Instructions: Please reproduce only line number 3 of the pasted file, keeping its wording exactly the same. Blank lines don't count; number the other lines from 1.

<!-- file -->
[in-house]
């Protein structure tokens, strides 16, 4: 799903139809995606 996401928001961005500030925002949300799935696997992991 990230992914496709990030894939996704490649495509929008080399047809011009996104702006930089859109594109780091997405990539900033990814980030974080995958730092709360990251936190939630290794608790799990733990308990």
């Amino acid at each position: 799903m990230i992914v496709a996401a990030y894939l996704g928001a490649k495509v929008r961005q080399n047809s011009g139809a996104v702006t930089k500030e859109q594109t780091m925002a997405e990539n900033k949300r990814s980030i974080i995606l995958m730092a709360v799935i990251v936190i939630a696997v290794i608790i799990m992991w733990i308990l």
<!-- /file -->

């Amino acid at each position: 799903m990230i992914v496709a996401a990030y894939l996704g928001a490649k495509v929008r961005q080399n047809s011009g139809a996104v702006t930089k500030e859109q594109t780091m925002a997405e990539n900033k949300r990814s980030i974080i995606l995958m730092a709360v799935i990251v936190i939630a696997v290794i608790i799990m992991w733990i308990l």